Attractions from Kuwait


The National Museum of Kuwait

Once the National Museum of Kuwait was one of the most important centres of preservation of Islamic culture, but the ravages of the Iraqi invasion put this to a stop by vandalizing many of the works of art. The remainder of the museum and the stolen works of art, which have been returned from Iraq, some in better condition than others, are on display.

The parliament of Kuwait:

Inspired by the characteristic Bedouin tents the Danish architect Jørn Utzon has designed the Kuwaiti Parliament building of Kuwait City. The debates in parliament, which give us a glimpse of a foreign parliamentary government, are open to the public and the tourists. For the sake of the tourists the debate is simultaneously interpreted into English.

The ruins on the Failaka Island.

All there is to be seen on the Failaka Island are ruins. The oldest ruins are from the Dilmun people inhabiting the island approximately 2000 years B.C. Archaeologists have dug out some of the finds on the island, and deciphering the inscriptions shows that Failaka presumably was the centre of the now 4000-year-old culture. Elsewhere on the island proof has been found that Alexander the Great also had his say on the island as he ruled the area approximately 330 B.C. He named the island Icarus and had a temple built which today, along with a stone slab with inscriptions, is a clear indication of his presence.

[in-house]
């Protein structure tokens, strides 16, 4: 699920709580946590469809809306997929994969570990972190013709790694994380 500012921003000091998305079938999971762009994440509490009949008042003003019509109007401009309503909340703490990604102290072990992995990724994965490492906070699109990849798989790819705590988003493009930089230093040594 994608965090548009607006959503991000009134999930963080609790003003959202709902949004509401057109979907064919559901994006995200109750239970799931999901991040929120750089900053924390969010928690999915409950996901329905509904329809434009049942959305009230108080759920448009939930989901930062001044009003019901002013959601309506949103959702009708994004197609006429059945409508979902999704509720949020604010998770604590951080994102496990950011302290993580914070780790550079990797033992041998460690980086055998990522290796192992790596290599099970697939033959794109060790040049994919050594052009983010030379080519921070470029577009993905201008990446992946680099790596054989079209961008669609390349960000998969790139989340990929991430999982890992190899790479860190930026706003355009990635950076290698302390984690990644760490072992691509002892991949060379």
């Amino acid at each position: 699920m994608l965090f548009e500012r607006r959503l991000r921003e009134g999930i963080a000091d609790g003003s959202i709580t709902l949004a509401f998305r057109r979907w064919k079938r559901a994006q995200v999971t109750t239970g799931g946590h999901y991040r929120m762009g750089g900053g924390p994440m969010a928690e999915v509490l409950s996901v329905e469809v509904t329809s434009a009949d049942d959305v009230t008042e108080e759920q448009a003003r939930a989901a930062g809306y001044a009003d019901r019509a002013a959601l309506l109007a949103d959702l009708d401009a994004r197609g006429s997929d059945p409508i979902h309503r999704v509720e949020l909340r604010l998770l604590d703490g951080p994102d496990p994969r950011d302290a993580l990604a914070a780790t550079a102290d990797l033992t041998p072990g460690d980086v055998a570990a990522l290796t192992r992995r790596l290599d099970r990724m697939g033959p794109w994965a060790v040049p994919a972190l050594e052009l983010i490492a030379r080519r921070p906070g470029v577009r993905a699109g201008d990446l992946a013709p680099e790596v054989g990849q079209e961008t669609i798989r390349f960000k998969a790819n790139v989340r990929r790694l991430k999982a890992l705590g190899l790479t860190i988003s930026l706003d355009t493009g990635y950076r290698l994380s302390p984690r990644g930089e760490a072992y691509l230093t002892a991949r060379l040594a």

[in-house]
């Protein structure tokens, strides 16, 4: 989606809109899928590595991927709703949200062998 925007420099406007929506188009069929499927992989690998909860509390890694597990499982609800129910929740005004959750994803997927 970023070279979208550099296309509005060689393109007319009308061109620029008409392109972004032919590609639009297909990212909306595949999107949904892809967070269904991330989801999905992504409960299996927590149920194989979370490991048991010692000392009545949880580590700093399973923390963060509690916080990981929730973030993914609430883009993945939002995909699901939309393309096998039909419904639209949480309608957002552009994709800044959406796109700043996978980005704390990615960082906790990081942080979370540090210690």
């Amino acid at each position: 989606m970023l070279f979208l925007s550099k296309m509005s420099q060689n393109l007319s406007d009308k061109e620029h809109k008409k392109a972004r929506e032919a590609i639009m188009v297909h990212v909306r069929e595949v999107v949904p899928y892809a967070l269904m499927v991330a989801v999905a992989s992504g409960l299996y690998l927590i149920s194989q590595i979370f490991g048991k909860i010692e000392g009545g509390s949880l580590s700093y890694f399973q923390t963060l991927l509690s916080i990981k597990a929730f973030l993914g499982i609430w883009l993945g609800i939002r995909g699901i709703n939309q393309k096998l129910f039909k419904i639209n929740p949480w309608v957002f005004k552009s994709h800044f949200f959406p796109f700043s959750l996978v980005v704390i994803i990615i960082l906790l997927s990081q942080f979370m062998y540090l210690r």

Kuwait City

Kuwait Towers

Kuwait Towers were opened in 1979. The towers have become to the city what Utzon's opera house is to Sydney and the Eiffel Tower to Paris. The three towers serve as water towers, restaurant and a lookout turret. The smallest of the towers only serves the purpose of illuminating the others.

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